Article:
Safe to use, but I’d reformulate if I were them
A question about an ingredient from Sara.
Hi, just wondering if you could give some information on the preservative Polyaminopropyl Biguanide? Apparently it was banned by the EU in January 2015 however appears to be still used in many beauty products including up to very recently Liz Earle’s cleanse and polish. Many thanks.
I am not a big fan of Facebook. I find the interface a bit busy and confusing, and I haven’t really worked out who can actually see stuff when I post it. But it is a big platform so I feel obliged to got on it every now and again. I was on it recently and a side bar suggested I should join a group called “Get Methylisothiazolinone Removed From Products!”. It sounded interesting so I clicked on it and thought no more about it. Continue reading
Preservatives = P&G come clean
Preservatives in cosmetic products are a problem and will remain so until the way they are made and used changes significantly. I imagine someone somewhere is working on a project to create cosmetics in a small machine which you can programme with your favourite recipes. That would enable people to choose their own preservative option or to not use them at all and just make their personal care products fresh as needed. But until that technology becomes widespread preservatives are a necessity, and some people will have allergic reactions to them. Even the ones with a low propensity to cause allergic reactions, like the parabens and methylisothiazolinone, still cause plenty of people issues.? Continue reading
There are an interesting couple of points in the comments thread on my blog post asking for MI not to become a scare story, from Suzanne. She has drawn my attention to a paper from 2012 that details developmental problems in tadpoles exposed to MI. She concludes from this that MI is potentially unsafe for humans as well and asks what the liability is for companies that continue to use it now that this risk has been identified. Continue reading
There is a news story that L’Oréal have issued a product recall for their Ideal Moisture Dry and Sensitive Day Cream in Canada. The reason is that the level of MI in it is higher than Health Canada’s regulations allow. This is quite a rare event – big cosmetic companies are usually pretty good at following regulations. Unfortunately Google has not revealed the details of just how much over they were. But the product has been on the market for three years so there is a good chance that they have simply failed to keep up with the regulations and that the product was legal when formulated and launched. They have shifted just under 60,000 units. Continue reading
Antioxidants get a lot of interest for the skin benefits, but for a cosmetic chemist they also have a rather more mundane use. If you are using natural ingredients in your products, and particularly some natural oils, you need to give some thought to the risks of oxidation of the product over its shelf life. Left to themselves many oils will go rancid, which gives them an unpleasant odour and often affects the colour. Consumers love natural products in principle, but aren’t keen on being presented with brown smelly ones. It is a shame to mess up a natural story by including chemical antioxidants, so what are the natural antioxidant alternatives? Continue reading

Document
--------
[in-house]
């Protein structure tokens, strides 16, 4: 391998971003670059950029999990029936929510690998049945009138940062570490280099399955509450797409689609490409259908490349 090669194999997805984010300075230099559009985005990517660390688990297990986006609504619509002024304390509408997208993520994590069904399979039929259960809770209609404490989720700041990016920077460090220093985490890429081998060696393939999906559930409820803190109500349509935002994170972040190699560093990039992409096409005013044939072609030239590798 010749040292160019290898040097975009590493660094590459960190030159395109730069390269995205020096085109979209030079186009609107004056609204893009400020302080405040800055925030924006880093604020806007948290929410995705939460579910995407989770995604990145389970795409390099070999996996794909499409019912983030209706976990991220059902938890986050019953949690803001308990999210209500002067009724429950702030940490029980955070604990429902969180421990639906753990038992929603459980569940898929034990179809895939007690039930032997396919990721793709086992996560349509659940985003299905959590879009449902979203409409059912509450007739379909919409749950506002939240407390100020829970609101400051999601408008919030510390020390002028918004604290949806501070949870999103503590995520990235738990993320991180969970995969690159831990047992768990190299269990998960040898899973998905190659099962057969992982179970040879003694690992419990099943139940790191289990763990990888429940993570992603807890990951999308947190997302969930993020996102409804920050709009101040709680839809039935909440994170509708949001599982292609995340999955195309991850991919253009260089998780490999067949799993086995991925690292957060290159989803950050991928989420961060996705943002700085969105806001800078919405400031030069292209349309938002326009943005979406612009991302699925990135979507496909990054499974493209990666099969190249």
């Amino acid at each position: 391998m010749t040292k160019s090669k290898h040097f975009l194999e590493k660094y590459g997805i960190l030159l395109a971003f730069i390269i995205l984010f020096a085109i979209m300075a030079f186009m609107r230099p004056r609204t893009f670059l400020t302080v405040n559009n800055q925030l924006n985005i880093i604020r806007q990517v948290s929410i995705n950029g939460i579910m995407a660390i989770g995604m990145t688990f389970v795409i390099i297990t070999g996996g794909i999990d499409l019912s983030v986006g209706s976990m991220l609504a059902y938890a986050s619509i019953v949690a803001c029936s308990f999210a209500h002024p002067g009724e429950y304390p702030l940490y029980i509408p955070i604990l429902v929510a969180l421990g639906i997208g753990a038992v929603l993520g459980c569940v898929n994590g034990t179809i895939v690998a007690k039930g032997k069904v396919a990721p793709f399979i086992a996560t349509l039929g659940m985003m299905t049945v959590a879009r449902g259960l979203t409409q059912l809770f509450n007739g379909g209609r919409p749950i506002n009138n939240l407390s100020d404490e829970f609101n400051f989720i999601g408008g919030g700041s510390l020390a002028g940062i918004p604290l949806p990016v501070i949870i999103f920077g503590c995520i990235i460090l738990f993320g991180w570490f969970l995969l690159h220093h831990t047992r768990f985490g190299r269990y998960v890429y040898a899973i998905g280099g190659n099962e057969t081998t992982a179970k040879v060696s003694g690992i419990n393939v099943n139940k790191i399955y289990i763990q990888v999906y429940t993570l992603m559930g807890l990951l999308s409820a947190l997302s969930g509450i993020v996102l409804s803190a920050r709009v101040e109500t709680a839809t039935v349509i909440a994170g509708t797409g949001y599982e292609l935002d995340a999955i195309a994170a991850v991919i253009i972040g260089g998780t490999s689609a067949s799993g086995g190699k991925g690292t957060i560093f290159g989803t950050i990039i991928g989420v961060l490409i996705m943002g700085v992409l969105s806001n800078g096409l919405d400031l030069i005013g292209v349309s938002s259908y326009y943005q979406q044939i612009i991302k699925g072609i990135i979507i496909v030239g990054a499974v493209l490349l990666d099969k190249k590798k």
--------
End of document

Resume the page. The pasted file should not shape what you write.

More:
One of the most surprising things about blogging is how much you learn. A good example arrived in my inbox yesterday. I have just started a newsletter for people with sensitive skin, largely because I get a lot of people getting in touch looking for information about it, and in particular sensitivity to methylisothiazolinone or MI. This is of course of no interest at all to the 99.9% people who don’t have a problem with it, so I thought a newsletter was a good way of giving them the information they want without devoting too many blog posts to it. But a list member drew my attention to something simply too interesting not to share it. Continue reading
I get a lot of traffic to this blog from people interested in methylisothiazolinone, or as it is now known MI. For people who haven’t been following the story, here’s a quick recap. MI has been used for about 40 years in combination with a closely related chemical called methylchloroisothiazolinone. I’ll call that MCI. The combination works extremely well at very low levels. Its Achilles Heel is that it causes a lot of allergic reactions when used at higher levels. This took formulators a while to work out when it was first introduced. But the level was scaled down and the reactions went down. Continue reading
Brands are significant things in the personal care world. Huge sums are invested in creating, promoting and protecting them. The effort made by the guys in the lab who formulate them is a tiny fraction of the time, care and money lavished on the marketing. Continue reading
I got a good point made to me via e-mail responding to one of my posts about methylchloroisothiazolinone and methylisothiazolinone. He or she desribes themselves by the pathos ridden name foreverbotheredbythisallergy and referring to some products that readers have identifed as free of those two chemicals –
Some the products above have the benzylisothiazoline which can give you the same reaction as the methyl and chloromethylisothiazoline. I have been using Tide Free for years and just now have developed the skin rash. As it turns out it is the benzylisothiazoline in the product. Be warned, the benzylisothiazoline allergy can occur after use over a period of time with a product that has this chemical in it. good luck.
And they are absolutely right. The medical term for this is cross sensitivity. If people with allergies didn’t already have enough trouble, it turns out that if you are sensitive to one chemical it might predispose you to get the same reaction to a related one. Continue reading